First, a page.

Converted Rice is Processed, Quicker Cooking, and More Nutritious than White.
Converted Rice
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Converted Rice is any Rice that has been partially boiled (Par-Boiled) in the rice husk. The process of par-boiling, partially pre-cooking, has been known for thousands of years in India and the sub-continent. Today roughly 50% of the world’s rice crop is converted through some method of either steaming or par-boiling.

The benefits or conversion are that the rice becomes easier to process manually, has an improved nutritional profile as compared to White Rice, and it cooks more quickly while being easier to handle (firmer and less sticky) in the kitchen. It is also “fluffier” and tastes more like White Rice than Brown Rice. It is an easier chew without the chewy texture of Brown Rice.

The major drawbacks are that Converted Rice has a yellowish color, a different, some say “pitted” texture, and that Converted Rice is low in B Vitamins.  Some consumers find the converted Rice kernels harder and glassier, which can be corrected for, if it bothers you or your diners, by adding small amounts of Whole Milk to your Converted Rice.


Rice is typically converted in 3 basic steps: soaking (36 hours in clean water for a 30-35% moisture content), steaming/boiling (about 20 hours until it almost splits), and then drying, after which time it is milled. 

Converting, especially modern converting using the Huzenlaub Process (that was invented in 1910 and employs vacuum) is especially good at retaining thiamine by pushing it from the Rice Bran into the Rice Endosperm. Commercial Converted Rice is frequently fortified with the addition of minerals such as Zinc and Iron. The par-cooking also partially sterilizes the rice from most biological contamination, such as insect eggs or animal droppings which gives it a longer Shelf Life.


The best Converted Rice should be yellow beige in color and look like the middle ground between White Rice and Brown Rice, which it is. White Converted Rice indicates over-processing and is likely less nutritious and less sticky.

When comparing product labels, you should choose a converted rice that is originally processed from long-grain brown versions, as this indicates the best quality. Organic versions of the rice are also widely available, but keep in mind that such products might cost more. Brown Converted Rice, usually indicates that the rice was not par-cooked for long enough and it may take longer to cook at home.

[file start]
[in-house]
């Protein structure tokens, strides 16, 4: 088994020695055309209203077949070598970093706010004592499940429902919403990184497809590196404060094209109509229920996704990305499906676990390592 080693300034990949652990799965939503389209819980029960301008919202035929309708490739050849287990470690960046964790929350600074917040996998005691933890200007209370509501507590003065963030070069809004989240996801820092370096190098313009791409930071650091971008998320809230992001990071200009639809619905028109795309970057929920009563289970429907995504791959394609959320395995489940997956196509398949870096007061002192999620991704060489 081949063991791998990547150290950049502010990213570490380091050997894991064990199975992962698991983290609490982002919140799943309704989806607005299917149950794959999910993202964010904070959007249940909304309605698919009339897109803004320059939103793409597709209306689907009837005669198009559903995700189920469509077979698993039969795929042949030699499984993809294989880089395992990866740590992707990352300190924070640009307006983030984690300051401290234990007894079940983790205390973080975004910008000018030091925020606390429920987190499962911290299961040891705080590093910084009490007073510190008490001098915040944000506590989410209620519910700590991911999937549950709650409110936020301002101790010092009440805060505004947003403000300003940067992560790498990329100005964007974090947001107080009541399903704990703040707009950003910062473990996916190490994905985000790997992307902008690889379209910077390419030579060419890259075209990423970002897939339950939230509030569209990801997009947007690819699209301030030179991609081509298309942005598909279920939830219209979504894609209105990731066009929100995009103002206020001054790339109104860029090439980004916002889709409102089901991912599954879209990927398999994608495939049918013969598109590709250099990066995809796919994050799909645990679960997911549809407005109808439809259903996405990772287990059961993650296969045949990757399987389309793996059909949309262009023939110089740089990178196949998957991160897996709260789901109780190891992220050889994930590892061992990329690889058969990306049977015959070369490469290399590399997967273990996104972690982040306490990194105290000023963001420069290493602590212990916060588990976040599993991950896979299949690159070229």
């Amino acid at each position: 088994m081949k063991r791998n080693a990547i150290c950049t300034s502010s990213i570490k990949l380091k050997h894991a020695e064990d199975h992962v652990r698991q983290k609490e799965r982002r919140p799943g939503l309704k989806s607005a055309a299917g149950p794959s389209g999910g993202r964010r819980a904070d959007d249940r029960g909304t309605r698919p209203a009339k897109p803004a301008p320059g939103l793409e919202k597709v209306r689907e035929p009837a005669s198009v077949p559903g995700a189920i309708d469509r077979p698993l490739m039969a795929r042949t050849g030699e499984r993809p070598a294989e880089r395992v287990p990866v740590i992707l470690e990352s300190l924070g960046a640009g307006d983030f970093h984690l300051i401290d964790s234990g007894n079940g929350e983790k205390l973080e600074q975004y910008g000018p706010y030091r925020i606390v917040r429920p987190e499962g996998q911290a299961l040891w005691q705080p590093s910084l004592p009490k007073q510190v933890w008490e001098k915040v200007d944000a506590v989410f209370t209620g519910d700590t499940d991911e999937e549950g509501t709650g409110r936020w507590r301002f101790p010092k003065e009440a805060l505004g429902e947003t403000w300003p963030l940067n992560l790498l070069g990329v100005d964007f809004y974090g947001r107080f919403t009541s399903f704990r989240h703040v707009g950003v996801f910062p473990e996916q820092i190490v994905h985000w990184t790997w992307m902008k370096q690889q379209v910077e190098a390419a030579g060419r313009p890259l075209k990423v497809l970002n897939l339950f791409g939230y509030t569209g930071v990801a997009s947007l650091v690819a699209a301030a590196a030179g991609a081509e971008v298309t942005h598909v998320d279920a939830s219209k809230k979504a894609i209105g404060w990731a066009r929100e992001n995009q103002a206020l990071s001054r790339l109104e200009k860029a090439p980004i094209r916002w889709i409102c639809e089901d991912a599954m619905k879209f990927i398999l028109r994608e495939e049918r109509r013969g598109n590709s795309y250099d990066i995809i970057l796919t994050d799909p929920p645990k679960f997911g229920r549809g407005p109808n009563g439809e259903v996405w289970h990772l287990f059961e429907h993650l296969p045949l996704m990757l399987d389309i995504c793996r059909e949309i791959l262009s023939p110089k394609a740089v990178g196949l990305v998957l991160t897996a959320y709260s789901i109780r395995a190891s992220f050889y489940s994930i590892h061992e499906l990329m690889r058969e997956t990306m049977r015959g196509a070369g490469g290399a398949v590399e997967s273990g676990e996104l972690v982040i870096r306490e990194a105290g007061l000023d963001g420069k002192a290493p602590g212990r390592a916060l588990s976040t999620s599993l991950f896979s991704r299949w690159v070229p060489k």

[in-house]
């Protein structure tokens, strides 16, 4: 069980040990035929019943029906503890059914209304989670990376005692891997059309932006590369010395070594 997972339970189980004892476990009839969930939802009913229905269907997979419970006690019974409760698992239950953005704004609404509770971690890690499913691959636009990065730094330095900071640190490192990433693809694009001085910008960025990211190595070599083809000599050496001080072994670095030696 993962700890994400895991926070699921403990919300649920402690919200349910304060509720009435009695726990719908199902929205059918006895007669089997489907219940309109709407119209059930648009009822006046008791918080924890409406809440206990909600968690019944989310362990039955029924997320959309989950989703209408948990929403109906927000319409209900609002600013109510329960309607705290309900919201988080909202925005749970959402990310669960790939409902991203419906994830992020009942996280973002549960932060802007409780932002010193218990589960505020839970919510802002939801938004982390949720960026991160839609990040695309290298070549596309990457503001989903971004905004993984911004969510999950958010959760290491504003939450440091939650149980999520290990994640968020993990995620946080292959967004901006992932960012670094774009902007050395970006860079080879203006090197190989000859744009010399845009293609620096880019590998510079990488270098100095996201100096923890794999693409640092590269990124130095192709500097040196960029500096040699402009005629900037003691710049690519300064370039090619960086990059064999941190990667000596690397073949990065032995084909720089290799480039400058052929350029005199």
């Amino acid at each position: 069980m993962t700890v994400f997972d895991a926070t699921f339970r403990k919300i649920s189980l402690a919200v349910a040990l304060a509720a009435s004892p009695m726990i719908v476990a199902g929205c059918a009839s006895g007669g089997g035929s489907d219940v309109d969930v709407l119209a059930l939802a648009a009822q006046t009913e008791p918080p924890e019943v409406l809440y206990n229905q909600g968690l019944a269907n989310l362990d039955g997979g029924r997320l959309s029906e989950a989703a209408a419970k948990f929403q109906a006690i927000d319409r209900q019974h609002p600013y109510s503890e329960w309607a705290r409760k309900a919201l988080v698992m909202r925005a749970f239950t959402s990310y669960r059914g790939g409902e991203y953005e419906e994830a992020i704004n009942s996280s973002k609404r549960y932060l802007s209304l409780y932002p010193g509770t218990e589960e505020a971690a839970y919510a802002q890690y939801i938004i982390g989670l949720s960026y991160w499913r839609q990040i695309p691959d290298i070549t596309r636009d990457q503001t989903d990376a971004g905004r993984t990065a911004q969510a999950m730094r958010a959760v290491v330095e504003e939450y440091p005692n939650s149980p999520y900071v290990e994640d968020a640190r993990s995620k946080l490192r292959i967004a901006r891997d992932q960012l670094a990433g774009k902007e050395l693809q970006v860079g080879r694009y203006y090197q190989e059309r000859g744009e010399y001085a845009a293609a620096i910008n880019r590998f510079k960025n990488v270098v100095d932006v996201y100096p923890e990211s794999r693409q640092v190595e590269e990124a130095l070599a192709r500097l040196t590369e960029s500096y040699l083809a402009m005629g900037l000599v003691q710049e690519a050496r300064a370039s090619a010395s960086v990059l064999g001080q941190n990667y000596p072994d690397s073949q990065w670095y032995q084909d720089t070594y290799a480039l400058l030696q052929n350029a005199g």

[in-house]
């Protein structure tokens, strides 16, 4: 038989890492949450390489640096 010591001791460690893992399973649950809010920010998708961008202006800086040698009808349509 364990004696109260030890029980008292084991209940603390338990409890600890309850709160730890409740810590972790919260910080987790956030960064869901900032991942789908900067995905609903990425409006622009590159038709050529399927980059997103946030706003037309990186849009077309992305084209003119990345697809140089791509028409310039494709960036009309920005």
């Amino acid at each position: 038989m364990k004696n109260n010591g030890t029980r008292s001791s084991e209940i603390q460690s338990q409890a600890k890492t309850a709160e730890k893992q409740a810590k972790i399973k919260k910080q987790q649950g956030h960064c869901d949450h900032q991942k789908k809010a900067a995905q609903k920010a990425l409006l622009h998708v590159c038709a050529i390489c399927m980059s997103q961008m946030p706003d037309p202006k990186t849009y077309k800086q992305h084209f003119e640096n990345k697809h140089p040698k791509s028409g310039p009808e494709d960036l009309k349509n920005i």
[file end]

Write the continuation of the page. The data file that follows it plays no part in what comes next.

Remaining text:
After checking the appearance of the grains of Converted Rice, read the label on the package. The best quality Converted Rice is made from Long Grain, Brown Rice. If a package claims to contain a mixture of White Rice and Converted Rice, select another product. White Rice and Converted Rice require different cook times. Having both in the same pot almost guarantees a bad result.

Organic Converted Rice is available if you prefer it. Check your local health food stores and supermarkets. It will typically be significantly more expensive.

Culinary Uses

Converted Rice can be used any way that Rice is used such as a Side Dish for Meat, Fish, Poultry or Vegetables, in Soups and Salads, etc. It can also be used with Sauces, Curries, VinegarsSpices, etc. Converted Rice can be replaced, on a one for one basis, with Brown Rice or White Rice. The Brown Rice will take longer to cook but be more nutritious. The White Rice will cook more quickly but be stickier and less healthful.

Converted Rice is not Reconstituted Rice or Instant Rice.


The converting process gelatinizes the rice and can capture many of the nutrients lost when Brown Rice is “Polished” (milled) to become White Rice. In fact, a typical converted rice has up to 80% of the nutrients of a similar Brown Rice but with only ⅔ of the Starch. The major nutrients lost in the conversion process are the starches washed away and the B Vitamins that are discarded with the rice bran. Converted Rice is rich in carbohydrates and protein (though not a Complete Protein), vitamins, and minerals, particularly magnesium and thiamine.

Gluten Free


Low Fat


Low Calorie